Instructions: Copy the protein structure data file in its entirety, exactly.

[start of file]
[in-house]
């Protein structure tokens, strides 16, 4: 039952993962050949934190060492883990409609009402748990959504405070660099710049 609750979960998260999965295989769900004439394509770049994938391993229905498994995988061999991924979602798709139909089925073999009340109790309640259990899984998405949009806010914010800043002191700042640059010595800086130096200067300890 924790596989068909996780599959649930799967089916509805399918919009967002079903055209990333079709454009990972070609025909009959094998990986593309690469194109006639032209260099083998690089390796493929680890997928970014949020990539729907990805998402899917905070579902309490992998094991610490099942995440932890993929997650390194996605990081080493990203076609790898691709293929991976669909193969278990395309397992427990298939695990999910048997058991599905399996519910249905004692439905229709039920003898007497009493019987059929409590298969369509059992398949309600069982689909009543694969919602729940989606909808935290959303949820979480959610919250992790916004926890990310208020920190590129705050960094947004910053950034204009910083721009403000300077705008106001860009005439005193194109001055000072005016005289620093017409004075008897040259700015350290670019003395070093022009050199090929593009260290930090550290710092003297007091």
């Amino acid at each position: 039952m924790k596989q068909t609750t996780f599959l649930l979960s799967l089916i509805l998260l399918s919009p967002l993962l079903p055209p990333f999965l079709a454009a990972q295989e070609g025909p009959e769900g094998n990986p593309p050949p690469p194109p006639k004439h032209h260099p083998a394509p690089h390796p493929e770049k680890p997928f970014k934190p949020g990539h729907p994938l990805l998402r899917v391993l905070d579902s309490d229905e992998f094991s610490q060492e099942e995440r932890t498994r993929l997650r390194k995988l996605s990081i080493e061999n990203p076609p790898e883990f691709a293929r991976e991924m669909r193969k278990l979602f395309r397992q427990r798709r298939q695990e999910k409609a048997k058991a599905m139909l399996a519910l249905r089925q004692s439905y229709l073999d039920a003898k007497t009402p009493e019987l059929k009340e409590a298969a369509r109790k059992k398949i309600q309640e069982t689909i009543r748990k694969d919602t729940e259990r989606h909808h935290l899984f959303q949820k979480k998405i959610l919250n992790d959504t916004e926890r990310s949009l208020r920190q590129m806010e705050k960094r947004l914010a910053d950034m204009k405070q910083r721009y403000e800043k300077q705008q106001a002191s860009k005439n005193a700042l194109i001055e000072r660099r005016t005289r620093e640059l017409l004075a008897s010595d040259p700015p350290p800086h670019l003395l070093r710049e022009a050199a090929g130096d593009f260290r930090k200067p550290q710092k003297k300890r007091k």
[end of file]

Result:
[in-house]
């Protein structure tokens, strides 16, 4: 039952993962050949934190060492883990409609009402748990959504405070660099710049 609750979960998260999965295989769900004439394509770049994938391993229905498994995988061999991924979602798709139909089925073999009340109790309640259990899984998405949009806010914010800043002191700042640059010595800086130096200067300890 924790596989068909996780599959649930799967089916509805399918919009967002079903055209990333079709454009990972070609025909009959094998990986593309690469194109006639032209260099083998690089390796493929680890997928970014949020990539729907990805998402899917905070579902309490992998094991610490099942995440932890993929997650390194996605990081080493990203076609790898691709293929991976669909193969278990395309397992427990298939695990999910048997058991599905399996519910249905004692439905229709039920003898007497009493019987059929409590298969369509059992398949309600069982689909009543694969919602729940989606909808935290959303949820979480959610919250992790916004926890990310208020920190590129705050960094947004910053950034204009910083721009403000300077705008106001860009005439005193194109001055000072005016005289620093017409004075008897040259700015350290670019003395070093022009050199090929593009260290930090550290710092003297007091």
């Amino acid at each position: 039952m924790k596989q068909t609750t996780f599959l649930l979960s799967l089916i509805l998260l399918s919009p967002l993962l079903p055209p990333f999965l079709a454009a990972q295989e070609g025909p009959e769900g094998n990986p593309p050949p690469p194109p006639k004439h032209h260099p083998a394509p690089h390796p493929e770049k680890p997928f970014k934190p949020g990539h729907p994938l990805l998402r899917v391993l905070d579902s309490d229905e992998f094991s610490q060492e099942e995440r932890t498994r993929l997650r390194k995988l996605s990081i080493e061999n990203p076609p790898e883990f691709a293929r991976e991924m669909r193969k278990l979602f395309r397992q427990r798709r298939q695990e999910k409609a048997k058991a599905m139909l399996a519910l249905r089925q004692s439905y229709l073999d039920a003898k007497t009402p009493e019987l059929k009340e409590a298969a369509r109790k059992k398949i309600q309640e069982t689909i009543r748990k694969d919602t729940e259990r989606h909808h935290l899984f959303q949820k979480k998405i959610l919250n992790d959504t916004e926890r990310s949009l208020r920190q590129m806010e705050k960094r947004l914010a910053d950034m204009k405070q910083r721009y403000e800043k300077q705008q106001a002191s860009k005439n005193a700042l194109i001055e000072r660099r005016t005289r620093e640059l017409l004075a008897s010595d040259p700015p350290p800086h670019l003395l070093r710049e022009a050199a090929g130096d593009f260290r930090k200067p550290q710092k003297k300890r007091k």